Does Targeted Killing ‘Work’?

Christopher Mott makes the case for restoring normal relations with Venezuela:

Danielle Pletka wants you to know that she thinks targeted killing “works”:

Targeted killing has become a tool of statecraft because it works, in the sense that it achieves the limited goals prescribed: A key individual, critical to an enemy’s agenda, is gone. It will not end Iran’s nuclear weapons program, but it can slow it down. It will not end Iran’s missile program, but it will cause many Iranians who might have signed up to think twice about the risks.

As with anything a government does, when someone says that something “works” our first question should always be, “works to do what?” Do sanctions work? If the goal is to impoverish and starve people, then they work very well in their cruel, sadistic way. If it is to achieve constructive changes in policy or changes in regime, they usually never work. The same goes for assassinations, as our government’s practice of targeted killing with drones should have already taught us long ago. Killing someone at the top can temporarily disrupt a terrorist organization, but in practice it tends to make that organization more dangerous and radical. Leaders can be replaced, and others will step up to fill the role that the dead men had. Short-term “successes” often lead to long-term failure. The entire “war on terror” is a huge, bloody cautionary tale that you cannot kill your way out of these problems.

Can a government successfully target and kill specific individuals? Obviously, it can. Does that achieve anything beyond murdering those people? That is much less clear. In the case of Israeli assassinations of Iranian officials and scientists, these tactics backfire all the time. Iran doesn’t have a nuclear weapons program, but today it is closer to having one than it was just a few years ago because of Israeli assassination and sabotage attacks. If Iran ever does build a nuclear weapon, it will have to send the Mossad a gift basket for helping to encourage them to go all the way.

Read the rest of the article at SubStack

Daniel Larison is a weekly columnist for Antiwar.com and maintains his own site at Eunomia. He is former senior editor at The American Conservative. He has been published in the New York Times Book Review, Dallas Morning News, World Politics Review, Politico Magazine, Orthodox Life, Front Porch Republic, The American Scene, and Culture11, and was a columnist for The Week. He holds a PhD in history from the University of Chicago, and resides in Lancaster, PA. Follow him on Twitter.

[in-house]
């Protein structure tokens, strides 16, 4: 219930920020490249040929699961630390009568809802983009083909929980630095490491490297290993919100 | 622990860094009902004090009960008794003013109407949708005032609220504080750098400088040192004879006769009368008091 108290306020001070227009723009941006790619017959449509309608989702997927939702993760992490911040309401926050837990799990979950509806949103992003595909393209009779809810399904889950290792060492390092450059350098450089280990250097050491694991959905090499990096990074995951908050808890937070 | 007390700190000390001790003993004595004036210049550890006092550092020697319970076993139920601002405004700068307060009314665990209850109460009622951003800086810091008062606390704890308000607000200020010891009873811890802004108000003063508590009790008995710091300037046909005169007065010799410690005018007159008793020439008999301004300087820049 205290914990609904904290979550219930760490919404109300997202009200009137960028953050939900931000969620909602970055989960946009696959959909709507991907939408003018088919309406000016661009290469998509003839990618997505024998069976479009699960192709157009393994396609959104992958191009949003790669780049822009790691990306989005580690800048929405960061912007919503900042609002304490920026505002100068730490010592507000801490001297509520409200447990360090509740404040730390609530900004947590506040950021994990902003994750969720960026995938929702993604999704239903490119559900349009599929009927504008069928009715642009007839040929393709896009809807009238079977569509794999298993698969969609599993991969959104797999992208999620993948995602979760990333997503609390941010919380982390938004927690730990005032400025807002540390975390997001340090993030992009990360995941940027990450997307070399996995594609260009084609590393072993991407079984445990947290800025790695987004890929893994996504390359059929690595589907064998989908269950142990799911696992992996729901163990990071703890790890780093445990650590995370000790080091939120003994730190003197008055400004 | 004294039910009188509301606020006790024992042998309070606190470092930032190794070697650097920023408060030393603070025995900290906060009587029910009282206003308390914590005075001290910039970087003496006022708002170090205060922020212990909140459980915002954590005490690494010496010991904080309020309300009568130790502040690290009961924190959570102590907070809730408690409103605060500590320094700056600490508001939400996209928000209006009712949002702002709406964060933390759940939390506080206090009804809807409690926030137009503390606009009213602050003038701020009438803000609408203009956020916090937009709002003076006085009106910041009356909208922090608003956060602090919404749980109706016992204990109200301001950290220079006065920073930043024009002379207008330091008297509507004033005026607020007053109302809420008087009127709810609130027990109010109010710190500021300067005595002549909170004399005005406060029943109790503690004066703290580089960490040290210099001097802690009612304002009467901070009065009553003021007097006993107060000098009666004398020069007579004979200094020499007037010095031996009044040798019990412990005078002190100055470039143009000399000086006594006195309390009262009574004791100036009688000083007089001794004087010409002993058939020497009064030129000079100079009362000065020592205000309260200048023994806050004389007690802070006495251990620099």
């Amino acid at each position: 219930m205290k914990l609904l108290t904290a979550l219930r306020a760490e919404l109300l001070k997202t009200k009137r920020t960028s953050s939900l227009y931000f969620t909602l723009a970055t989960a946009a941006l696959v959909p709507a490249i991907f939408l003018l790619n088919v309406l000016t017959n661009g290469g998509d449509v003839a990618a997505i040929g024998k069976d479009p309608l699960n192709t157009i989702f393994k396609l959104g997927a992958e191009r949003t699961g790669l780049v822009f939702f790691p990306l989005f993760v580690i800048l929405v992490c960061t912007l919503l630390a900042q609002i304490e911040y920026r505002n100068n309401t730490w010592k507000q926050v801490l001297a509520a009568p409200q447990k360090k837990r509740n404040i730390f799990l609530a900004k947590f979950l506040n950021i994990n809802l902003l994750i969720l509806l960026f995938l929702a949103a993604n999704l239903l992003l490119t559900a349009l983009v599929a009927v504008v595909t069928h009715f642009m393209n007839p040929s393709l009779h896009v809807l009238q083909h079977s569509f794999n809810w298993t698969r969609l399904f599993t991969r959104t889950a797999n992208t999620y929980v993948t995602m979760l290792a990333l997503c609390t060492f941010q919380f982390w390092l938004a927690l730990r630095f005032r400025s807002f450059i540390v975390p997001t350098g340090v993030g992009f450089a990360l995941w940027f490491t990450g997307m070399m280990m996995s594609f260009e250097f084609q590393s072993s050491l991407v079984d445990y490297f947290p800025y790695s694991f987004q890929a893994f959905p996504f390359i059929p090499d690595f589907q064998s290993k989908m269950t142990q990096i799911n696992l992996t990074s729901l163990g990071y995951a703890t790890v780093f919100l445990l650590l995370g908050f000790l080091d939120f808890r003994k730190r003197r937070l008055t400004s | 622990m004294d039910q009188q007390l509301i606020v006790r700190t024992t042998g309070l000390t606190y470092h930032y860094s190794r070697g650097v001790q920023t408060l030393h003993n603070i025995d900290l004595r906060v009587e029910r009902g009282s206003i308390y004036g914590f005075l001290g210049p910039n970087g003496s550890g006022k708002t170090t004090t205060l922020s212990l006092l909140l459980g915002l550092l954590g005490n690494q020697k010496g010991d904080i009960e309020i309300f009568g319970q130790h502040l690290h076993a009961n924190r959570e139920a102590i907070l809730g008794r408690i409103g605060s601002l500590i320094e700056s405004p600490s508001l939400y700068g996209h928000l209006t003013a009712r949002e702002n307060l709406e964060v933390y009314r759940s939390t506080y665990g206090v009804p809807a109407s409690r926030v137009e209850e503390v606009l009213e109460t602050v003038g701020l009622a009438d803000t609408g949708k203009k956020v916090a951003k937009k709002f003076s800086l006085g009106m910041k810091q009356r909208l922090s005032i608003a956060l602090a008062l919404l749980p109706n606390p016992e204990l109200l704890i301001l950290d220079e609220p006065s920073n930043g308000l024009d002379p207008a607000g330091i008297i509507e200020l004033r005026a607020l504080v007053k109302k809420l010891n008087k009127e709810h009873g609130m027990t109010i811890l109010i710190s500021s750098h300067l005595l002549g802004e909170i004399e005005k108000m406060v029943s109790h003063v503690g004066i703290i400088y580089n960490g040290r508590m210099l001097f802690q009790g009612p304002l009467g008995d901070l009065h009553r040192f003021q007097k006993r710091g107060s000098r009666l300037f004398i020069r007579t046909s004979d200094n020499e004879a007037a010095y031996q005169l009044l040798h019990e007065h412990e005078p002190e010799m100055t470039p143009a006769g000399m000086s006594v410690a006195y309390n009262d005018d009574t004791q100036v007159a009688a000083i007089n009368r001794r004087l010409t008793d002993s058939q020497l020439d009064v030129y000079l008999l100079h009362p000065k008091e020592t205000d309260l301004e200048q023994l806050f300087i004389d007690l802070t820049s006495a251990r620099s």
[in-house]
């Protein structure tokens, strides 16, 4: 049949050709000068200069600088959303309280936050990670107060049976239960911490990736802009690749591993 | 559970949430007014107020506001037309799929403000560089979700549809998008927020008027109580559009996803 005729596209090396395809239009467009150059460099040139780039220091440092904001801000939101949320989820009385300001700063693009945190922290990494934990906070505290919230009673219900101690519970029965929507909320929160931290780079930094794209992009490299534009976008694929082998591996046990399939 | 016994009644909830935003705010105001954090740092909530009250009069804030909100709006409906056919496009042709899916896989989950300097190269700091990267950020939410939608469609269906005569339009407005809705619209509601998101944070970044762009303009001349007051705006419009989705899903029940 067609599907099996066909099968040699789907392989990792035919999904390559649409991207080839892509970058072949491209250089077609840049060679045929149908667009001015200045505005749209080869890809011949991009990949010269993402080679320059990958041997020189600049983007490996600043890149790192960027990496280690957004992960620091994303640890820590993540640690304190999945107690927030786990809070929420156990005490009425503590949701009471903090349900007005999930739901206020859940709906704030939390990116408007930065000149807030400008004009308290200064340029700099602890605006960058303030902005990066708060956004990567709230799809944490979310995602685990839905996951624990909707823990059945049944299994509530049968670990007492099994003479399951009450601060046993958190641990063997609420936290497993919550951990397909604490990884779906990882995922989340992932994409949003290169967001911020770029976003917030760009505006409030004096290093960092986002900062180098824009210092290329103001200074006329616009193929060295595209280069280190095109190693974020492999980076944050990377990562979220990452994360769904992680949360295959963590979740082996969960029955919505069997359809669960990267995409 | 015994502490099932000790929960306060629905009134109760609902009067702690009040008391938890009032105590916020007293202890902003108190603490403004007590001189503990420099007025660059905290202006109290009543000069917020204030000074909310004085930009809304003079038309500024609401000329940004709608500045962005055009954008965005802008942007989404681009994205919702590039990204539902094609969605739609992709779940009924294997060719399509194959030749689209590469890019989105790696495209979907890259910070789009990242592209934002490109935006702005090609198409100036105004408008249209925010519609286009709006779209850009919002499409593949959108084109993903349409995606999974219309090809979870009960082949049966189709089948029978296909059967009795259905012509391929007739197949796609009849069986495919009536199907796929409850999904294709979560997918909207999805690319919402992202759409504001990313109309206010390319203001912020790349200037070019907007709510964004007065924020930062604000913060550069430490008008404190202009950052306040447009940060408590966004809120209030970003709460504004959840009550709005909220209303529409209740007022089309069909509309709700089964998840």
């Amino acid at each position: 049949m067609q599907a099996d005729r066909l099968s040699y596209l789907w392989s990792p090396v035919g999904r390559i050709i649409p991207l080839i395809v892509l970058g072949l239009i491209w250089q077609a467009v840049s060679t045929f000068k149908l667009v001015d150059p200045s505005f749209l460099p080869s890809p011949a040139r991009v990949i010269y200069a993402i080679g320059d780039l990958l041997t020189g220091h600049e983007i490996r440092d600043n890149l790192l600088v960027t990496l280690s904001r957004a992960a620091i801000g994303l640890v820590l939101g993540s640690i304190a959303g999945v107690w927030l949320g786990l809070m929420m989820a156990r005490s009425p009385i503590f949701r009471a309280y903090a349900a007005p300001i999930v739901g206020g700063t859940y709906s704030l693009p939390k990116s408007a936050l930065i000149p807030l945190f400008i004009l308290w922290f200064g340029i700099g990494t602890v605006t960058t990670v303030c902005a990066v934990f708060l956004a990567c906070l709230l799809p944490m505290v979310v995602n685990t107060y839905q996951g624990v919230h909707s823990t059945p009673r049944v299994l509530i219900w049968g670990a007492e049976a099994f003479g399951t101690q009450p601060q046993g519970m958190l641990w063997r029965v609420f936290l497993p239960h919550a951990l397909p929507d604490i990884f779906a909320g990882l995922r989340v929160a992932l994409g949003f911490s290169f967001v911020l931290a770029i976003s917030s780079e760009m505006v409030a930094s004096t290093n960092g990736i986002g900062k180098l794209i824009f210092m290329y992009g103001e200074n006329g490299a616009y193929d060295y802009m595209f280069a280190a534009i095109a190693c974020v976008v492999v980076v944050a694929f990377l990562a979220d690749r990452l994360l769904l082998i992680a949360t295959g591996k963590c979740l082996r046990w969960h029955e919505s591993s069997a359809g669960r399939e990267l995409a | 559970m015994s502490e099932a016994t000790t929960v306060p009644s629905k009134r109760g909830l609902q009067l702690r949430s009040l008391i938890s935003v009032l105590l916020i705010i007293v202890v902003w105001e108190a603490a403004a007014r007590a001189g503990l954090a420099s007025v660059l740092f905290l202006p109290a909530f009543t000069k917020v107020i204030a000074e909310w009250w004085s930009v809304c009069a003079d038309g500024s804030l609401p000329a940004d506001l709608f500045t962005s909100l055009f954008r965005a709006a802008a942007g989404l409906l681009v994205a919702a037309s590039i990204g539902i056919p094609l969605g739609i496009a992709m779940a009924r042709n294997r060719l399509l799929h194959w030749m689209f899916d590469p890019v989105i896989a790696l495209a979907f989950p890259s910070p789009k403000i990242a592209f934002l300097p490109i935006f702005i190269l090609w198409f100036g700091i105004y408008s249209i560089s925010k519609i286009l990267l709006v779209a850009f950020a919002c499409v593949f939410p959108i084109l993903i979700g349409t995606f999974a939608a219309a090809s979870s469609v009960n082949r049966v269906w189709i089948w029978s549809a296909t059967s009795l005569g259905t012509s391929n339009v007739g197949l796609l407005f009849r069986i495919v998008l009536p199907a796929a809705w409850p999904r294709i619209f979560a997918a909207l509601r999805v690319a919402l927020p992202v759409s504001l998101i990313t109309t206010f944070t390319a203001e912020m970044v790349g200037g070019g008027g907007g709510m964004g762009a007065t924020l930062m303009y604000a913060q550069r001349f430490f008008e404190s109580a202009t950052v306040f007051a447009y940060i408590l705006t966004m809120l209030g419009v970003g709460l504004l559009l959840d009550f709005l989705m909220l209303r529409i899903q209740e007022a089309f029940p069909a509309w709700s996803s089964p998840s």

Exorbitant Military Spending Sacrifices Public Well-Being

President Dwight Eisenhower gave his first major presidential speech, The Cross of Iron, on April 16, 1953. He laid out several important precepts guiding US conduct in world affairs as well pointing out the cost of military spending in very concrete terms. Eisenhower stated:

“Every gun that is made, every warship launched, every rocket fired signifies, in the final sense, a theft from those who hunger and are not fed, those who are cold and are not clothed.

“This world in arms is not spending money alone. It is spending the sweat of its laborers, the genius of its scientists, the hopes of its children. The cost of one modern heavy bomber is this: a modern brick school in more than 30 cities. It is two electric power plants, each serving a town of 60,000 population. It is two fine, fully equipped hospitals. It is some fifty miles of concrete pavement. We pay for a single fighter plane with a half million bushels of wheat. We pay for a single destroyer with new homes that could have housed more than 8,000 people.”

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Biden: High Gas Prices for ‘As Long As It Takes’ To Defeat Russia

In a rare press conference after the Madrid NATO Summit today, President Biden was asked how long Americans should expect to pay high gas prices over the Ukraine conflict. Biden’s response was flippant: “for as long as it takes.” He also blamed high food prices on “Russia Russia Russia.” Are Americans buying it?

Reprinted from The Ron Paul Institute for Peace & Prosperity.

Conflicts of Interest: White House Ignores Iranian Offer to Relieve Nuclear Deal Impasse

On COI #293, Kyle Anzalone and Connor Freeman cover the latest Iran nuclear deal news.

Connor discusses Tehran’s decision to formally drop their previous demand that the IRGC be removed from the Foreign Terrorist Organization (FTO) blacklist.  Tehran has called Biden’s bluff. By removing what was ostensibly the final sticking point precluding a deal, Iran has placed the ball firmly in Washington’s court.

The U.S. has not yet responded to this major concession. However, the Treasury Department has added more sanctions and new reports are confirming Israel was behind the murder of Col. Hassan Sayyad Khodaei. Another new report reveals that, for years, Tel Aviv has been coordinating with the Pentagon over its myriad air strikes in Syria.

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